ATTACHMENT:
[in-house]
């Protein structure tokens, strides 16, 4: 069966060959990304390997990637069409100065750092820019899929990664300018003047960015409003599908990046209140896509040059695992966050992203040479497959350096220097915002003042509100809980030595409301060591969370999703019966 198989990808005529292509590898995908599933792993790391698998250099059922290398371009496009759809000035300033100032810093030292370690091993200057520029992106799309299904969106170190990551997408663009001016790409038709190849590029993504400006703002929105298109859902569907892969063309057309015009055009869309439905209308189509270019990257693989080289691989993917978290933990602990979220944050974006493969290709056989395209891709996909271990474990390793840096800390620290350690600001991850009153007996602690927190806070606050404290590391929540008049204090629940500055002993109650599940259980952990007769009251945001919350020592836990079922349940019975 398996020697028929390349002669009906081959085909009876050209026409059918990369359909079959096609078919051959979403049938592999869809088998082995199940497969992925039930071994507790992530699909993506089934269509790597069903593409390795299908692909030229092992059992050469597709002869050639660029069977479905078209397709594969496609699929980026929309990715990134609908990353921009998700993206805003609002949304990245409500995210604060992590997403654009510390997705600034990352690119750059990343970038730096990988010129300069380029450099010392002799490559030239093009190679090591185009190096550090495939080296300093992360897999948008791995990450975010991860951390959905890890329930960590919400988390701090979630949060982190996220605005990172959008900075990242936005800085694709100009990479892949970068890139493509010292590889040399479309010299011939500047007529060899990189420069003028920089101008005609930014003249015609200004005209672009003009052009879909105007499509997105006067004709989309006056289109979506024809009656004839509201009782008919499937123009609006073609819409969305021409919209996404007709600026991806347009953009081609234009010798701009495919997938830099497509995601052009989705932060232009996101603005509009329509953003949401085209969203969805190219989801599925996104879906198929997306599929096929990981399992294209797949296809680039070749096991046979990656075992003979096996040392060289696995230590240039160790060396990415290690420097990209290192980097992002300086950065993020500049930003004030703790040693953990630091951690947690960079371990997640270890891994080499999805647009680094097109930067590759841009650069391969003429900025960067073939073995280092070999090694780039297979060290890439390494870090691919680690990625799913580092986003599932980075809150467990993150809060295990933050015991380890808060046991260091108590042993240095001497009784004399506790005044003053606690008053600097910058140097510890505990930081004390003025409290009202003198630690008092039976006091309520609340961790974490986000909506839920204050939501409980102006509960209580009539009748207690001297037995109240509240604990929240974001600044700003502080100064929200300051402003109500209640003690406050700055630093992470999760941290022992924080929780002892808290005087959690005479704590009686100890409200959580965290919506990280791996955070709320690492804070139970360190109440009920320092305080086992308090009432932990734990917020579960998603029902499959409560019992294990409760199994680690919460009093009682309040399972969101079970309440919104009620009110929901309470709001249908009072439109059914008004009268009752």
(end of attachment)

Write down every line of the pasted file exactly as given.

[in-house]
């Protein structure tokens, strides 16, 4: 069966060959990304390997990637069409100065750092820019899929990664300018003047960015409003599908990046209140896509040059695992966050992203040479497959350096220097915002003042509100809980030595409301060591969370999703019966 198989990808005529292509590898995908599933792993790391698998250099059922290398371009496009759809000035300033100032810093030292370690091993200057520029992106799309299904969106170190990551997408663009001016790409038709190849590029993504400006703002929105298109859902569907892969063309057309015009055009869309439905209308189509270019990257693989080289691989993917978290933990602990979220944050974006493969290709056989395209891709996909271990474990390793840096800390620290350690600001991850009153007996602690927190806070606050404290590391929540008049204090629940500055002993109650599940259980952990007769009251945001919350020592836990079922349940019975 398996020697028929390349002669009906081959085909009876050209026409059918990369359909079959096609078919051959979403049938592999869809088998082995199940497969992925039930071994507790992530699909993506089934269509790597069903593409390795299908692909030229092992059992050469597709002869050639660029069977479905078209397709594969496609699929980026929309990715990134609908990353921009998700993206805003609002949304990245409500995210604060992590997403654009510390997705600034990352690119750059990343970038730096990988010129300069380029450099010392002799490559030239093009190679090591185009190096550090495939080296300093992360897999948008791995990450975010991860951390959905890890329930960590919400988390701090979630949060982190996220605005990172959008900075990242936005800085694709100009990479892949970068890139493509010292590889040399479309010299011939500047007529060899990189420069003028920089101008005609930014003249015609200004005209672009003009052009879909105007499509997105006067004709989309006056289109979506024809009656004839509201009782008919499937123009609006073609819409969305021409919209996404007709600026991806347009953009081609234009010798701009495919997938830099497509995601052009989705932060232009996101603005509009329509953003949401085209969203969805190219989801599925996104879906198929997306599929096929990981399992294209797949296809680039070749096991046979990656075992003979096996040392060289696995230590240039160790060396990415290690420097990209290192980097992002300086950065993020500049930003004030703790040693953990630091951690947690960079371990997640270890891994080499999805647009680094097109930067590759841009650069391969003429900025960067073939073995280092070999090694780039297979060290890439390494870090691919680690990625799913580092986003599932980075809150467990993150809060295990933050015991380890808060046991260091108590042993240095001497009784004399506790005044003053606690008053600097910058140097510890505990930081004390003025409290009202003198630690008092039976006091309520609340961790974490986000909506839920204050939501409980102006509960209580009539009748207690001297037995109240509240604990929240974001600044700003502080100064929200300051402003109500209640003690406050700055630093992470999760941290022992924080929780002892808290005087959690005479704590009686100890409200959580965290919506990280791996955070709320690492804070139970360190109440009920320092305080086992308090009432932990734990917020579960998603029902499959409560019992294990409760199994680690919460009093009682309040399972969101079970309440919104009620009110929901309470709001249908009072439109059914008004009268009752």